Today’s trend in child-rearing, gentle parenting, centers on collaboratively managing children’s feelings rather than authoritatively correcting their misbehavior.
As Jessica Winter wrote last year for The New Yorker, “In its broadest outlines, gentle parenting centers on acknowledging a child’s feelings and the motivations behind challenging behavior, as opposed to correcting the behavior itself.”
In other words, she explained, “Instead of issuing commands (‘Put on your shoes!’), the parent strives to understand why a child is acting out in the first place (‘What’s up, honey? You don’t want to put your shoes on?’ or, perhaps, narrates the problem (‘You’re playing with your trains because putting on shoes doesn’t feel good’).”
While there are some positive aspects to this approach, it is by and large a failure, even on its own terms.
Gentle parenting promises to foster self-awareness, resilience and independence in children. Yet, the gentler parenting gets, the more solipsistic, fragile and needy our children become. The approach militates against its stated aims — as most people who ever raised children could have intuited it would.
It is true that gentle parenting’s emphasis on age-appropriate understanding and consistent boundaries is a common-sense correction to the kind of capricious parental reactivity to which too many children have been subjected. That said, excising commands like “stop it,” reasons like “because I said so,” and punishments like “time out” from the parental toolkit is prohibitively time-consuming for all but the smallest, most privileged and least temperamental families (not to mention pointlessly stressful for all families).
More important and far-reaching than these pragmatic considerations, though, is the more interesting question of why otherwise intelligent and indisputably loving parents would double down on an approach that makes parenting so much harder and kids so much more annoying.
The unlikely answer?
Eighteenth century French philosopher Jean-Jacques Rousseau, whose ideas about child development have undergirded mainstream educational thought since the 1960s and are presently finding their way into parental thought under the banner of gentle parenting.
As former Nebraska senator and current University of Florida President Ben Sasse points out in his 2017 book, “The Vanishing American Adult,” Rousseau’s “Emile”from 1762 is perhaps the most holistic and influential articulation of the notion that people are naturally good and it is society that corrupts.
Per Rousseau: “Everything is good as it leaves the hands of the Author of things; everything degenerates in the hands of man.” In other words: Human nature, untouched by other humans, is benevolent; it is the societal process of creating a “citizen” rather than simply a “man” that leads people into characterological error.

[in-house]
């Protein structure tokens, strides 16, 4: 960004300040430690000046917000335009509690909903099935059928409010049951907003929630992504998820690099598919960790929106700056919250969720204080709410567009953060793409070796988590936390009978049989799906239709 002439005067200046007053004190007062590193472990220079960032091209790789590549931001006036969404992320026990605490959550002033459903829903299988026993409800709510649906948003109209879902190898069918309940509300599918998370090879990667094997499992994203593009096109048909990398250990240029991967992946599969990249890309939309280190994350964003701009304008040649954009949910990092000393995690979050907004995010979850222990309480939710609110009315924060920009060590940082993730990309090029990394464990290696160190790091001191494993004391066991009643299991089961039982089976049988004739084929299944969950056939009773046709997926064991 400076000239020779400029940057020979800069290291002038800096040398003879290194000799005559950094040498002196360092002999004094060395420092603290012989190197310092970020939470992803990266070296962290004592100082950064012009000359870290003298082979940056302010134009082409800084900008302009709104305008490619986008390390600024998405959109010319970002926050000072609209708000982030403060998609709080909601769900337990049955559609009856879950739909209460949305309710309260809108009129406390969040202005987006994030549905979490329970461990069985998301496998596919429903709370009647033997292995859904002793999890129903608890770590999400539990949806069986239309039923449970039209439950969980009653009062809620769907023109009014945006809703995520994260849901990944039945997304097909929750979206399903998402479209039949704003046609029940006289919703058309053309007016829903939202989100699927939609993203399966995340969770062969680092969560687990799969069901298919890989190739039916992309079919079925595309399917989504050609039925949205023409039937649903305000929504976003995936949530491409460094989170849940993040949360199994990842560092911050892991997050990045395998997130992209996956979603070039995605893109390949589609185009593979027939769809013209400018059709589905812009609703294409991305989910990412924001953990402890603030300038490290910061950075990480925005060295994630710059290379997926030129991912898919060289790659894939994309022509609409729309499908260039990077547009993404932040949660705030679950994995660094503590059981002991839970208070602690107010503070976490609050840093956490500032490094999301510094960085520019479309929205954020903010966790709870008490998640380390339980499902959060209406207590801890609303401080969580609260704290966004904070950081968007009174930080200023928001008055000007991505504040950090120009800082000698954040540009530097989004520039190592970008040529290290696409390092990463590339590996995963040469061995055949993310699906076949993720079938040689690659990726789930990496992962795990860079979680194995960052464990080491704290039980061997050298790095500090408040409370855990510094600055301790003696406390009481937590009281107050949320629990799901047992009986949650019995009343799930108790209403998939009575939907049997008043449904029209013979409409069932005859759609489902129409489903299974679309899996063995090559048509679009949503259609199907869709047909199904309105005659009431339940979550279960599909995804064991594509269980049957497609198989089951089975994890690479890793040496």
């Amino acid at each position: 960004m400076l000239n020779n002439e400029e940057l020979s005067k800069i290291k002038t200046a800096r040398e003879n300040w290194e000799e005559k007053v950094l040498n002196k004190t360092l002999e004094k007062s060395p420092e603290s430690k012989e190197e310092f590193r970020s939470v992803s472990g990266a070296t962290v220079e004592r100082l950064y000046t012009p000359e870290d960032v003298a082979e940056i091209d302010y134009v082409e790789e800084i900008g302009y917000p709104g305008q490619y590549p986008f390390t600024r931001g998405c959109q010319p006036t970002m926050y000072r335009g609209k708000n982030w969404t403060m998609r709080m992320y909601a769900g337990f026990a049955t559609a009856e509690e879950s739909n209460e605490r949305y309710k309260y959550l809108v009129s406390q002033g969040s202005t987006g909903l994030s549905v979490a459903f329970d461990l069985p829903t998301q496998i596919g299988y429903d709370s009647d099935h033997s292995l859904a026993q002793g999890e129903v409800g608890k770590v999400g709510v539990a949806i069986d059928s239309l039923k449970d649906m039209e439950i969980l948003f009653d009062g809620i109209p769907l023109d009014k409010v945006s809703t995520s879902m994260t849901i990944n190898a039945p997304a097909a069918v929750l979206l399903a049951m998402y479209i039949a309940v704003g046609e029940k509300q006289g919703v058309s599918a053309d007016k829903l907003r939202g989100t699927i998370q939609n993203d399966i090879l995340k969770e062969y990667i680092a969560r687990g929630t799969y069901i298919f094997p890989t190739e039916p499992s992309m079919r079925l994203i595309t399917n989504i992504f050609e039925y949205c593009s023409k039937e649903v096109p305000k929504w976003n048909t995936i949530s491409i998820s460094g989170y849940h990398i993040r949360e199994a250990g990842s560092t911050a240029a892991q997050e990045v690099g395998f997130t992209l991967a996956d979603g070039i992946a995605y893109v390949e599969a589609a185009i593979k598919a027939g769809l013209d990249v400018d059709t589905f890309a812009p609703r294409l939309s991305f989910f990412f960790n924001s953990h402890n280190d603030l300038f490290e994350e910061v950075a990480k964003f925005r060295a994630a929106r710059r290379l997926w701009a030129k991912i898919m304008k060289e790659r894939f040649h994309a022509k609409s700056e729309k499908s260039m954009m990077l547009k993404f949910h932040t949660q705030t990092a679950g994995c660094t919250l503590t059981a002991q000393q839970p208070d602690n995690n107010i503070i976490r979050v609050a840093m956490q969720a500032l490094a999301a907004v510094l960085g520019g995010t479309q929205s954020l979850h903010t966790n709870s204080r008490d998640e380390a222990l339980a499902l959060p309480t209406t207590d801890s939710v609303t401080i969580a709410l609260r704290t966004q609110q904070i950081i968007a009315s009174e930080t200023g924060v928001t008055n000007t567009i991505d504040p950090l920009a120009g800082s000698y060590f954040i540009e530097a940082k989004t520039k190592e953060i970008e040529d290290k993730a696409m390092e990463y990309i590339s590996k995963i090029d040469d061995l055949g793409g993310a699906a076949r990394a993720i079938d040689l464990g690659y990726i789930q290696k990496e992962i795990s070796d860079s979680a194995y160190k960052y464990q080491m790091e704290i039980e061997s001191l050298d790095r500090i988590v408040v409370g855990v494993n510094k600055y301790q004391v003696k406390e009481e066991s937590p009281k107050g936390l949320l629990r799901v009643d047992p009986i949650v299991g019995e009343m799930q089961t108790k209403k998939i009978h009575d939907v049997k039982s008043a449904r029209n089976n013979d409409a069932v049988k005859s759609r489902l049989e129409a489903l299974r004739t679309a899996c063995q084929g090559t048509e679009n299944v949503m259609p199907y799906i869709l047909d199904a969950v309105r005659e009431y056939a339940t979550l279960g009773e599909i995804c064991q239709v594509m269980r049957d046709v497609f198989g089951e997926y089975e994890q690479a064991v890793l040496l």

The obvious illogic of Rousseau’s contention notwithstanding (how, exactly, does a society created by innately virtuous humans become the source of those humans’ own corruption?), his seductive conception of children’s fundamental goodness has long proven influential in progressive educational circles.
Only recently, however, have parents as well as educators begun to prove susceptible to the false notion of children as angelic creatures who require self-understanding above all.
As late as when I was growing up in the 1990s, the unspoken assumption of parenting was that children need to be proactively formed through the exercise of parental authority.
Thirty years ago, even as America was becoming more secular, parents still mostly accepted without question the idea that bad behavior originates from within. It was widely assumed, in other words, that human nature is at least as prone to cruelty, chaos and selfishness as it is to empathy, order and sacrifice.
From this perspective, the goal of parenting is to help children learn to behave in accordance with virtue, rather than with feeling. By the 1990s, such a project was understood to involve sympathizing with a child’s emotions as part of helping her to conquer those feelings in deference to reason and self-discipline.
But almost no one assumed that feelings should be “the core of who we are” past the age of two, nor did anyone think that collaborative child-rearing and the forfeiture of parental (and, eventually, institutional and societal) authority was the way to raise confident, well-adjusted kids.
Because it isn’t. It’s the way to raise fragile, needy pseudo-adults.
Consider the crisis of mental health and anxiety among today’s preteens, teens and young adults. Is it any coincidence that kids who were never expected to cope easily with being told “no” as a matter of course, and who were instead constantly prepared for and talked through every minor disappointment, later find it difficult to manage the rejections and limitations of a world that doesn’t care about their feelings?
Is it any surprise that kids whose parents are sources of endless affirmation and constant collaboration become adults who struggle to confront facts and perspectives that do not affirm their emotions? Is it any wonder that some kids whose parents mistook emotional pandering for respect (when in fact it’s the opposite) refuse to grow up at all, since adulthood can be best defined as the consistent choice of virtue over emotion?
There is no gentle way to prepare kids for the adult reality that the world is and always will be harsh because humans are and always will be fallen. The emotional helicoptering of gentle parenting predictably renders children unready to first comply with, and then assume for themselves, the virtuous authority that has carved a civilization out of the brutality of nature.
Perhaps most concerning of all, that civilization itself is only as strong as those that inherit it.